• In Sacramento:
    • More than 60% of home care providers are unable to access medication because they can’t afford the cost of prescriptions.
    • Nearly 60% of home care providers have had to skip a doctor’s visit due to financial concerns. 
    • Nearly three-quarters of home care providers have difficulty paying their mortgage/rent each month, with many reporting they are sometimes or always late with payments.

These issues continue to exacerbate the already significant staffing challenges affecting California’s long-term care system, with thousands of care providers leaving the industry every year in search of better-paying jobs. For example, last year nearly a million authorized care hours went unused in Fresno County, indicating thousands of people had difficulty finding care. Additionally, across the country, approximately 10,000 people turn 65 every day. As this number of older adults and people with disabilities who require in-home care continues to grow throughout California, it is critical to attract, and retain, a more robust workforce to meet the need.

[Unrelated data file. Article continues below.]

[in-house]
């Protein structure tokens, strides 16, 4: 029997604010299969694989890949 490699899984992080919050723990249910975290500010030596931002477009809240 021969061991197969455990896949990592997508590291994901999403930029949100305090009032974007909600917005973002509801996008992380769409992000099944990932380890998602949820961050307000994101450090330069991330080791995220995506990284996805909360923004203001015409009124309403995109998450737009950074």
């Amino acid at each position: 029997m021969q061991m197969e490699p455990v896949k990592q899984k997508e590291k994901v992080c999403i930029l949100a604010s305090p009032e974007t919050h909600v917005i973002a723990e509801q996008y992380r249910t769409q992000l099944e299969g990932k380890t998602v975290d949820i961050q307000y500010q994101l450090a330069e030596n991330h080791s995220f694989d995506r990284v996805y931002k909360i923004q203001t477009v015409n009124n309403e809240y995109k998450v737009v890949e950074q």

“The low wages my fellow in-home care providers are paid make it tough for us to make ends meet,” said Wendy Davenport, a Fresno County in-home care provider. “Many of us work multiple jobs, facing food insecurity and housing challenges. Access to healthcare is often out of reach. We need Fresno County’s support for a livable wage and better benefits, so we can provide quality care and live decently in our community.” Read Wendy’s story here.